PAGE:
September 2010 marks the bicentennial of Chile’s independence from Spain (at the hands of the liberator Bernardo O’Higgins). If the group Un Techo Para Mi País (A Roof for My Country or Techo) achieves its goal it will also mark the liberation of millions of Chile’s poor from substandard living conditions. Created over a decade ago by Jesuit priest Felipe Berríos, Techo has set the ambitious goal of eliminating all of the substandard housing in Chile’s shantytowns by 2010.
The plan? To mobilize university students throughout Chile to work together with residents of some of the country’s worst slums to improve housing. It also includes developing programs for health, education and job training and creation. “Living under a roof creates a sense of belonging to the community,” Berrios explains. “That allows residents to focus on creating a proper home by seeking education and better health conditions.”
Since it was founded in 1997 by Berríos and a small group of university students at La Universidad Católica in Santiago, the organization has built 42,000 homes, has recruited 200,000 volunteers and won the trust and participation of governments and multinational corporations throughout the hemisphere.
“We’ve gained a reputation for being well-organized and transparent in the eyes of governments and private companies, but also among the general population,” says Ignacio González, the group’s U.S. director for development and a former volunteer builder.
In 2001, the organization moved beyond Chile to open offices in Lima and San Salvador. Today, it operates in 15 Latin American countries.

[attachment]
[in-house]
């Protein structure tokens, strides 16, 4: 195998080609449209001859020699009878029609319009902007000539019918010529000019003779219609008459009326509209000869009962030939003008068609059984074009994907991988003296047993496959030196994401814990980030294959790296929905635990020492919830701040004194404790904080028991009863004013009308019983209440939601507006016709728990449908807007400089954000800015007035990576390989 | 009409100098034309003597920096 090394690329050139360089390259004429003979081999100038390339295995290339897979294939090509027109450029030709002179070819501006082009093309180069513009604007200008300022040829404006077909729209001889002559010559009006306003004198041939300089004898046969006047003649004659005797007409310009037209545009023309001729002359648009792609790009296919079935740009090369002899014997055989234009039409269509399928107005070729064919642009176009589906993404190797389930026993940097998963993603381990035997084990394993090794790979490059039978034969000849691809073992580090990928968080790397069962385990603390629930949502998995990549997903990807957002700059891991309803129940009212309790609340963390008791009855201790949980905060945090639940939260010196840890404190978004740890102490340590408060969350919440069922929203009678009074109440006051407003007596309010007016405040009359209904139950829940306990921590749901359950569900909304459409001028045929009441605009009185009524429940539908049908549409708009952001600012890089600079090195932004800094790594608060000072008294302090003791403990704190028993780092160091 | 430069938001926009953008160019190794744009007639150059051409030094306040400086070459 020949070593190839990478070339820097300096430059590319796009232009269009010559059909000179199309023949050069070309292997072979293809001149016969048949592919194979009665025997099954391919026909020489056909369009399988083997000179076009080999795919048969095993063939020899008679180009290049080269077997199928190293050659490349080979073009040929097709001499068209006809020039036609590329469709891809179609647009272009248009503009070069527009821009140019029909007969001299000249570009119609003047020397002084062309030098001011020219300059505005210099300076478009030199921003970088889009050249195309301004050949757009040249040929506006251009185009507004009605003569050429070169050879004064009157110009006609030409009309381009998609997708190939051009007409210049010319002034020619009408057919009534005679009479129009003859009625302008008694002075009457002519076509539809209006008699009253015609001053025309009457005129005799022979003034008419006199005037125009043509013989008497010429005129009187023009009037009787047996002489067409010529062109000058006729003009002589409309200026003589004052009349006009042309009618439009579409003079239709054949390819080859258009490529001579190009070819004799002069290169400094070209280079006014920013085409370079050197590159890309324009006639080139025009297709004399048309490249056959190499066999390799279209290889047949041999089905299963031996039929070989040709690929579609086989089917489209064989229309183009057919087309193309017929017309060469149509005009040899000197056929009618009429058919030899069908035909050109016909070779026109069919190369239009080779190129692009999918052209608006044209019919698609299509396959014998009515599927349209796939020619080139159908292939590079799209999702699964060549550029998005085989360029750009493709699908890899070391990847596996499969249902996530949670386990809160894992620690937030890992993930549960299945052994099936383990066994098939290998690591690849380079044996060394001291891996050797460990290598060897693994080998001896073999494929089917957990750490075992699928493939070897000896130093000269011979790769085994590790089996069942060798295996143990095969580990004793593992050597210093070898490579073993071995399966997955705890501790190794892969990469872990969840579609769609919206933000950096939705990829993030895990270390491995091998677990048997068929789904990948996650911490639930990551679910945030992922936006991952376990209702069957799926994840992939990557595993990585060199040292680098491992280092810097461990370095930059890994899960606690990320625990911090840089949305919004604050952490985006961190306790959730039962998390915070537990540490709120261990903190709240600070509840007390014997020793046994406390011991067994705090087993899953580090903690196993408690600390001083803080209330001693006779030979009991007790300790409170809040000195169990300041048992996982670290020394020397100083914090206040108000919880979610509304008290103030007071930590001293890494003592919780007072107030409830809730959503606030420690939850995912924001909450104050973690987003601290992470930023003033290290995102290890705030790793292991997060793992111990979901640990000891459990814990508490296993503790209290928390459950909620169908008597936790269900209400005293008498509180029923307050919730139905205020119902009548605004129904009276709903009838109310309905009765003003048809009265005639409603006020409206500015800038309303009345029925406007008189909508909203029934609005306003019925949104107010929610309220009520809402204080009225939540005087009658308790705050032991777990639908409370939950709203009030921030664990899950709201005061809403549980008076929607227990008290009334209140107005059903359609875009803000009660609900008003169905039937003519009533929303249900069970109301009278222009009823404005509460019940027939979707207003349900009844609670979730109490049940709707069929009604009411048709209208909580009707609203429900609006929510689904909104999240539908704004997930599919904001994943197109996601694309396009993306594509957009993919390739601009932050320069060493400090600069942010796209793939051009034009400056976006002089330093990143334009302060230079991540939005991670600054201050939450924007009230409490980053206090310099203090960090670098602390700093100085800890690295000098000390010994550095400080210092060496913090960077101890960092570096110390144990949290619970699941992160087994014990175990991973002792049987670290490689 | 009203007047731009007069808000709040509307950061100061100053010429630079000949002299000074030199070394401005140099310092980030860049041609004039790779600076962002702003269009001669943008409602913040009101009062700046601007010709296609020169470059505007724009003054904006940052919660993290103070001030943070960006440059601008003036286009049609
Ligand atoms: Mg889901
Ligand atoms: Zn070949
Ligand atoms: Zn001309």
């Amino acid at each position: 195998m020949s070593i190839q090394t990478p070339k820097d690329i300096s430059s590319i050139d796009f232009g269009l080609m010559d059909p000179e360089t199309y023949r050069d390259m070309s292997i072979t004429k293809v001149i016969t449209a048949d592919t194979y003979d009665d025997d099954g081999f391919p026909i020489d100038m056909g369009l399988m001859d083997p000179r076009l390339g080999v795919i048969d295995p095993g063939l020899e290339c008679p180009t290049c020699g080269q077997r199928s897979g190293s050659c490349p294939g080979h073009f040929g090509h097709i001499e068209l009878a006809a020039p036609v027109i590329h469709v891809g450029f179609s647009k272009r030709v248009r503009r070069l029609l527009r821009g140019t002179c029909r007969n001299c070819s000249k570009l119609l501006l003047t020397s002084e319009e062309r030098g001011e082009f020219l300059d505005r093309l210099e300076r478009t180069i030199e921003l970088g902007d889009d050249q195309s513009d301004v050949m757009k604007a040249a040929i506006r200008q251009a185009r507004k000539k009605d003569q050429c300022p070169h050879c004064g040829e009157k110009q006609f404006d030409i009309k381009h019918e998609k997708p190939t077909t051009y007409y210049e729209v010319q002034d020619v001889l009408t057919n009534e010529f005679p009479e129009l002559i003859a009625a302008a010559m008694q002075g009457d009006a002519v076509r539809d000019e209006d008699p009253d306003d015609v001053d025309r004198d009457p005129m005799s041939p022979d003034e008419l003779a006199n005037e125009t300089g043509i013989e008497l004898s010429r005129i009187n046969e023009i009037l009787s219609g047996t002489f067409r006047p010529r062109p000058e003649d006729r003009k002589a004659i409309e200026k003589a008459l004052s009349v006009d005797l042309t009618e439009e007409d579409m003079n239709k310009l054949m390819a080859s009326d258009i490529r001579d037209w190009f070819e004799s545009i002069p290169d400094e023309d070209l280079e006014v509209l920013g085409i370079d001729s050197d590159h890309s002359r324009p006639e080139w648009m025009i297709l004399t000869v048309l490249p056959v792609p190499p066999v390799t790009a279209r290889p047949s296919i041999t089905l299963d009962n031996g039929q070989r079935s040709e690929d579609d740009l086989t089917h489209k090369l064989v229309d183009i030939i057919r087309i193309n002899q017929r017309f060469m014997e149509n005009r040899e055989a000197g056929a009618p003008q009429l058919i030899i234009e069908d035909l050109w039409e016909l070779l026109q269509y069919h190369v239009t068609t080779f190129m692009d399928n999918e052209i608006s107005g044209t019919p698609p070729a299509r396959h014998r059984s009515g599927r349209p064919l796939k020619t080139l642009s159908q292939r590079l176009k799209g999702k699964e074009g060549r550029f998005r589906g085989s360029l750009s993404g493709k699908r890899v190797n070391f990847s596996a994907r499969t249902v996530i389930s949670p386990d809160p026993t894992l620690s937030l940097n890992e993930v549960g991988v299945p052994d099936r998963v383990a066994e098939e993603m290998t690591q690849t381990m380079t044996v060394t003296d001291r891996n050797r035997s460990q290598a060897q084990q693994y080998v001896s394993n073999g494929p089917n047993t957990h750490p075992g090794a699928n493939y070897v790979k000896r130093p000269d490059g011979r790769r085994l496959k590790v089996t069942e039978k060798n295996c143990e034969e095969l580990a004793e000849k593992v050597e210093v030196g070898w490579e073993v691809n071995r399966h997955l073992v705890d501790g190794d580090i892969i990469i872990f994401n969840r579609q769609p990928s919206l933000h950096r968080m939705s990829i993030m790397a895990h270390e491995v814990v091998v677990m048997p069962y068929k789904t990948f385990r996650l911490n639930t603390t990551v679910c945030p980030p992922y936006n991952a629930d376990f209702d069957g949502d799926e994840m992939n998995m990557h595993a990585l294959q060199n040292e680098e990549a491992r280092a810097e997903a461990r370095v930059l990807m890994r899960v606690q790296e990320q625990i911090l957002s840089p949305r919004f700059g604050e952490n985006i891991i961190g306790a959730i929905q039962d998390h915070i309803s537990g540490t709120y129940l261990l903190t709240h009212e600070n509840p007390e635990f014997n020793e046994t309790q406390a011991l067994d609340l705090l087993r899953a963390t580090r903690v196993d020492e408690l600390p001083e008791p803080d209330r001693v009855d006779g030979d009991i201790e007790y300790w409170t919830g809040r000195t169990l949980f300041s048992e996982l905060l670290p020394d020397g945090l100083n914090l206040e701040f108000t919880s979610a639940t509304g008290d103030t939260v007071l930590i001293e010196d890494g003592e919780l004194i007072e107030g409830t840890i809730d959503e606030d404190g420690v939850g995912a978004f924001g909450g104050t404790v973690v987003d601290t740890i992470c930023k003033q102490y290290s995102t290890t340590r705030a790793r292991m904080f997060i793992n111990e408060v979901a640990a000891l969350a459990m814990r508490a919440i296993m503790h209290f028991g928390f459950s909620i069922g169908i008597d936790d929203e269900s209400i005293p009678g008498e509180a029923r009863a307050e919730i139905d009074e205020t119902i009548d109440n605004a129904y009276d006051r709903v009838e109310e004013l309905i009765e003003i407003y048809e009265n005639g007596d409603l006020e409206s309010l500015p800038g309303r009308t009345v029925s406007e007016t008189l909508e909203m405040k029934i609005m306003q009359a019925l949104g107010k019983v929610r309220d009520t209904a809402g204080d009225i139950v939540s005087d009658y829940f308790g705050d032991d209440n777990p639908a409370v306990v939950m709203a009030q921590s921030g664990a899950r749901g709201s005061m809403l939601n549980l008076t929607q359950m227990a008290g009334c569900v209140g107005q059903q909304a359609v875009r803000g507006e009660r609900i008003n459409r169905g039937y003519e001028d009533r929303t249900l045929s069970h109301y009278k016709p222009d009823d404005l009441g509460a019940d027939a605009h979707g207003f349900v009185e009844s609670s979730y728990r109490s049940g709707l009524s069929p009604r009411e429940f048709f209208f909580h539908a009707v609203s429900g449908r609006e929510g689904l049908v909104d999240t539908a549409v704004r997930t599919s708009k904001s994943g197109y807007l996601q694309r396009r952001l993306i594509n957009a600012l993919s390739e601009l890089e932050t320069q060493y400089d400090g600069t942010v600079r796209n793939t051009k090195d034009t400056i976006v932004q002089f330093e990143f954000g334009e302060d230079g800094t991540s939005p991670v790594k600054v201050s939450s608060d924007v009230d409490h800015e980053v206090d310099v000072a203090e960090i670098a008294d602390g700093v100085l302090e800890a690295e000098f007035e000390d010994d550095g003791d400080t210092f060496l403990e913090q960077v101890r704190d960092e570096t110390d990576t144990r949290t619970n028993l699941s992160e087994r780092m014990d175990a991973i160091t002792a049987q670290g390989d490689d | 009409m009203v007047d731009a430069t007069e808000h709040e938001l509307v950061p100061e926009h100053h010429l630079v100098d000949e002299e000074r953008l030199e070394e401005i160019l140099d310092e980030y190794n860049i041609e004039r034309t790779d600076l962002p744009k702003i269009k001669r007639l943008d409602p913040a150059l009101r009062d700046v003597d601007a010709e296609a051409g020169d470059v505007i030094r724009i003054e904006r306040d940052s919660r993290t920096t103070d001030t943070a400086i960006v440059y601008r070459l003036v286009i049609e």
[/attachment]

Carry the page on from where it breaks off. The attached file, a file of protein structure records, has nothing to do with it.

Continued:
Most of the volunteers are under 30, which Berríos credits for much of the organization’s driving energy and its transnational appeal. The young, often privileged volunteers that work side-by-side with marginalized populations “have stopped talking about ‘this country’ and have started talking about ‘my country’,” Berríos says. “They want to be protagonists of a better future.”
Techo has expanded its ambitious goal to eradicate substandard housing in all of Latin America. Plans are underway to build another 20,000 houses, and add another 50,000 volunteers throughout the region by the end of the year, where an estimated 15 million citizens live in substandard housing—or don’t have homes at all.
In 2007, President Michelle Bachelet awarded the organization Chile’s Bicentenary Seal; and in 2008 the Peruvian Congress gave it special recognition for its assistance after an earthquake devastated much of the central coast region in August 2007.
Berríos credits the organization’s success and energy to the unique combination of the students who donate their time to effort and the beneficiaries they live and work with.
Recently, just after volunteers finished work on a new home in Curanilahue, 316 miles (509 kilometers) south of Santiago, Chile, the new owner rushed up to say thanks.
“This is the first time I won’t have to order my children to climb on their beds when it rains,” the woman, a mother of five, told the builders. “So they don’t get covered in mud.”